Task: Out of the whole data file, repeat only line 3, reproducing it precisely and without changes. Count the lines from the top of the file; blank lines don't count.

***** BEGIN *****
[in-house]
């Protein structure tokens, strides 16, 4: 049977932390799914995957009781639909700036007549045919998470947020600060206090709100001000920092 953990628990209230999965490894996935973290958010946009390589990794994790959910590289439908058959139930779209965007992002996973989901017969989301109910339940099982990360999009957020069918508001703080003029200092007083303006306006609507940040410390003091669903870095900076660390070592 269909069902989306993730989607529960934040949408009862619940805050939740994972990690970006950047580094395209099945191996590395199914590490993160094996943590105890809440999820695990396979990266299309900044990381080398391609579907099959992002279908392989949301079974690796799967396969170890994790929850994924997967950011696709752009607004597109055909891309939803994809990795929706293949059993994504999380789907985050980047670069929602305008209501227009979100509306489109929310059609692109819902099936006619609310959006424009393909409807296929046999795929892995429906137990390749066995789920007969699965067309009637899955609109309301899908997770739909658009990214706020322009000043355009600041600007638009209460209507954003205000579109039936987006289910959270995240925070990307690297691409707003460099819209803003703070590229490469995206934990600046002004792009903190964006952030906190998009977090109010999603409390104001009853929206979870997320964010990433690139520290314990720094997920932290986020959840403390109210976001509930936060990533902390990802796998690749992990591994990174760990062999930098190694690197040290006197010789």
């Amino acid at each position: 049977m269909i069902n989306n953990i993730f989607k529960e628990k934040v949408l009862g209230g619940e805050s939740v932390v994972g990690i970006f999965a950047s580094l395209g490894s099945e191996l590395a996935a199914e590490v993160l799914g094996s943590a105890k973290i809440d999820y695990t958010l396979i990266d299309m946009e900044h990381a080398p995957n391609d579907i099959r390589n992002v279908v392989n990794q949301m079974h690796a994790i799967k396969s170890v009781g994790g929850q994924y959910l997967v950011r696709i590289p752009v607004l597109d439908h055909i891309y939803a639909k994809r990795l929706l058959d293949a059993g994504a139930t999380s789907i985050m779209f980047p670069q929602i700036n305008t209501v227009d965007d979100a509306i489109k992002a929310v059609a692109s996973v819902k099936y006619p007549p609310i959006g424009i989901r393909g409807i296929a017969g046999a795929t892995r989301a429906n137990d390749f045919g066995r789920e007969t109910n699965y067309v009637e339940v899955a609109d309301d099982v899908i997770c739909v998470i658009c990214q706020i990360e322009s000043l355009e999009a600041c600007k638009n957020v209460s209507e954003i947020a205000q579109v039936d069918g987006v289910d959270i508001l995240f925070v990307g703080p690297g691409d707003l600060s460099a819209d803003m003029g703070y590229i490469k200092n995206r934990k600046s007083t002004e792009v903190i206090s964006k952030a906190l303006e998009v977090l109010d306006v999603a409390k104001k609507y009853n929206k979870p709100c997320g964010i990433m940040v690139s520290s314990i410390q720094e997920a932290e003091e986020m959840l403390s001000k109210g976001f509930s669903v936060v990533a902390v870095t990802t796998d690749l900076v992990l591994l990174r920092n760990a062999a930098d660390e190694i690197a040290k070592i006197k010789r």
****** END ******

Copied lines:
């Amino acid at each position: 049977m269909i069902n989306n953990i993730f989607k529960e628990k934040v949408l009862g209230g619940e805050s939740v932390v994972g990690i970006f999965a950047s580094l395209g490894s099945e191996l590395a996935a199914e590490v993160l799914g094996s943590a105890k973290i809440d999820y695990t958010l396979i990266d299309m946009e900044h990381a080398p995957n391609d579907i099959r390589n992002v279908v392989n990794q949301m079974h690796a994790i799967k396969s170890v009781g994790g929850q994924y959910l997967v950011r696709i590289p752009v607004l597109d439908h055909i891309y939803a639909k994809r990795l929706l058959d293949a059993g994504a139930t999380s789907i985050m779209f980047p670069q929602i700036n305008t209501v227009d965007d979100a509306i489109k992002a929310v059609a692109s996973v819902k099936y006619p007549p609310i959006g424009i989901r393909g409807i296929a017969g046999a795929t892995r989301a429906n137990d390749f045919g066995r789920e007969t109910n699965y067309v009637e339940v899955a609109d309301d099982v899908i997770c739909v998470i658009c990214q706020i990360e322009s000043l355009e999009a600041c600007k638009n957020v209460s209507e954003i947020a205000q579109v039936d069918g987006v289910d959270i508001l995240f925070v990307g703080p690297g691409d707003l600060s460099a819209d803003m003029g703070y590229i490469k200092n995206r934990k600046s007083t002004e792009v903190i206090s964006k952030a906190l303006e998009v977090l109010d306006v999603a409390k104001k609507y009853n929206k979870p709100c997320g964010i990433m940040v690139s520290s314990i410390q720094e997920a932290e003091e986020m959840l403390s001000k109210g976001f509930s669903v936060v990533a902390v870095t990802t796998d690749l900076v992990l591994l990174r920092n760990a062999a930098d660390e190694i690197a040290k070592i006197k010789r």